During his voyage on the Beagle, Charles Darwin industriously collected natural history specimens and sent them home from various ports along the way (Briggs, 2009). On his return to Great Britain, he immediately began supervising work on the scientific results of the expedition, employing the help of specialists to record his fossils, fishes, mammals, birds and plants. Among the 209 plants that Darwin collected on the Galapagos Islands and sent to J. D. Hooker was a new species of Cucurbitaceae, Sicyos villosus J. D. Hooker (Fig. 1). Unlike his bird collections, Darwin labelled his plants by island, which is why we know that this cucurbit came from Charles Island, now Floreana. On the herbarium label, the species is described as ‘In great beds injurious to vegetation.’ Since then, this species has never been found again, despite intense search efforts of several botanists. Based on one fruit from a bag attached to Darwin’s 175-year-old specimen in the Cambridge herbarium (Fig. 1, insert), one of us (H.S.) generated nuclear and chloroplast sequences to find out the affinities of this vanished mystery plant. We also tested its relationship to another endemic Galapagos cucurbit, the Santa Cruz gourd, Sicyocaulis pentagonus Wiggins, which is known from five collections on Santa Cruz and Isabela, but has not been collected in the past 35 years.
Based on molecular data (Kocyan et al., 2007; Schaefer et al., 2008, 2009), the New World Sicyoeae comprise a clade of about 150 species in 20 genera (Apatzingania, Brandegea, Cyclanthera, Echinocystis, Echinopepon, Elateriopsis, Frantzia, Hanburia, Linnaeosicyos, Marah, Microsechium, Parasicyos, Pseudocyclanthera, Rytidostylis, Sechiopsis, Sechium, Sicyocaulis, Sicyos, Sicyosperma, Vaseyanthus). Herbarium specimens of 76 species representing all these genera were sequenced for the chloroplast regions rpl20–rps12 and trnL/trnL–F, and the entire nuclear ribosomal RNA intergenic spacer region (ITS1–5.8S–ITS2), following the methods described in Kocyan et al. (2007) and Schaefer et al. (2008). The genus Sicyos was represented with 41 of its c. 60 species. Trees were rooted on Nothoalsomitra (Schaefer et al., 2009). Herbarium vouchers and GenBank accession numbers are given in the cited papers and in a phylogenetic study of Sicyos (P. Sebastian, H. Schaefer, and S. Renner, in preparation). Sequences were edited with Sequencher (v.4.9; Gene Codes, Ann Arbor, MI, USA) and aligned by eye, using MacClade v.4.06 (Maddison & Maddison, 2000). The aligned plastid matrix comprised 1818 nucleotides, the aligned ITS matrix comprised 644 nucleotides. Analyses of the separate plastid and nuclear data partitions produced congruent phylogenetic estimates, and the data were therefore concatenated. The complete alignment is available from P.S. Maximum likelihood (ML) analyses as well as ML bootstrapping relied on RAxML v.7.0.4 (Stamatakis et al., 2008; available at: http://phylobench.vital-it.ch/raxml-bb/) and used the GTR + G model.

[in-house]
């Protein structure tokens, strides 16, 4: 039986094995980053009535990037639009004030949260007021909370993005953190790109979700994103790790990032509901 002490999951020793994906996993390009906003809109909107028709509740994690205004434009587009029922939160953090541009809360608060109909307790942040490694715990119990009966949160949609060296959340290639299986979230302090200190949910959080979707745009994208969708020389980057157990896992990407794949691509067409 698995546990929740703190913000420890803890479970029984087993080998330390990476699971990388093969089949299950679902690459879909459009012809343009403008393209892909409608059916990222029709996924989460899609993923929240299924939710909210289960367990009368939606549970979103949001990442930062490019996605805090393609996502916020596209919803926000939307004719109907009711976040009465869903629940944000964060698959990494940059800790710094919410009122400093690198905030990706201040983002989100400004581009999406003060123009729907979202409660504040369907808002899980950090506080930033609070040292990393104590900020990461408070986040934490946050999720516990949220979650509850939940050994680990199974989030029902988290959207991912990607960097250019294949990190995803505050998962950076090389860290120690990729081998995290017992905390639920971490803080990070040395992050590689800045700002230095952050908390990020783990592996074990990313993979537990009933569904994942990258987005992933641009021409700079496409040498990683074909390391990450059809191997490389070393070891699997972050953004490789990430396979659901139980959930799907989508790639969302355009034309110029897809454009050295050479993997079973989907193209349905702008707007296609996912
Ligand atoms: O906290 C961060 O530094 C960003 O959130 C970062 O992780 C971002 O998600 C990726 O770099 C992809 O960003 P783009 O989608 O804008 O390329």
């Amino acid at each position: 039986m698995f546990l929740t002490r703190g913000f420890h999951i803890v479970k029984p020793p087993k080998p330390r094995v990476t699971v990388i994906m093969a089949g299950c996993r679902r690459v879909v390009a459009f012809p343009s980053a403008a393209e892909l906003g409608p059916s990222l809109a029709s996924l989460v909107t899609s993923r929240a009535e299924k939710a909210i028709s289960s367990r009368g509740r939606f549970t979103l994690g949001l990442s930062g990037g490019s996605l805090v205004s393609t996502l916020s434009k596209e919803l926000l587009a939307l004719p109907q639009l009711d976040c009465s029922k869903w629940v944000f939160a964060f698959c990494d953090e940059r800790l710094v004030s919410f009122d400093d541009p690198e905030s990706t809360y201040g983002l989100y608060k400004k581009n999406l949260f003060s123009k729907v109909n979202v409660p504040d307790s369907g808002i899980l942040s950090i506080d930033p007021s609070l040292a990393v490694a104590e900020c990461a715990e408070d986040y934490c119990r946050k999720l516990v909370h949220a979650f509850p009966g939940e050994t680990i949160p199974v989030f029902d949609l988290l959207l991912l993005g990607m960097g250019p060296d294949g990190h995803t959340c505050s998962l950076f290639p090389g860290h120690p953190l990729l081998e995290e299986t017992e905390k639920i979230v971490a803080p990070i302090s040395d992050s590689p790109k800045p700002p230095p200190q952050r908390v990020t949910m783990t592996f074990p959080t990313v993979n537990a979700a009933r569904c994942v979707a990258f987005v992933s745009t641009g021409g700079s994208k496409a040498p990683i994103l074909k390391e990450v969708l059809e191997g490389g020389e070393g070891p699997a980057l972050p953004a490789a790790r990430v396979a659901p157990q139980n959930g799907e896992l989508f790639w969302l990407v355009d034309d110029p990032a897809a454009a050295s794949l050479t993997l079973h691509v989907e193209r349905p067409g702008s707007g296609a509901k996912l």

To obtain absolute ages for the divergences between the Galapagos Islands species and their mainland relatives, we used Bayesian time estimation with an uncorrelated-rates model as implemented in beast v.1.4.8 (Drummond & Rambaut, 2007). The alignment used for dating excluded all gapped positions and comprised 2113 nucleotides and 79 species. We again used the GTR + G model with four rate categories. Fossil calibration came from the pollen Hexacolpites echinatus from the Oligocene of Cameroon (Salard-Cheboldaeff, 1978; Muller, 1985), which is the oldest known hexacolpate Sicyoeae-type pollen. The most conservative assignment of this pollen is to the split between Linnaeosicyos versus the remaining New World Sicyoeae (Schaefer et al., 2009). The Oligocene epoch ranges from 33.9 to 23 Ma, and the stratum containing Hexacolpites has not been precisely dated; we used an age of 28.5 ± 6 Ma because an analysis of Cucurbitaceae divergence times using first the upper then the lower boundary of the Oligocene found no significant difference (Schaefer et al., 2009). We also constrained the root of the tree to 37 ± 3 Ma based on Schaefer et al. (2009). Markov chain Monte Carlo runs extended for five million generations, sampling every 1000th generation. Of the 5001 posterior trees, we excluded the first 1000 as burn-in. Convergence was checked using Tracer v.1.4.1 (Rambaut & Drummond, 2007). The estimated covariance parameter was 0.68, and the 95% highest posterior density (HPD) did not enclose 0, justifying the hypothesis of non-autocorrelated rate variation. Results under a strict clock model were similar to those obtained with the relaxed clock model.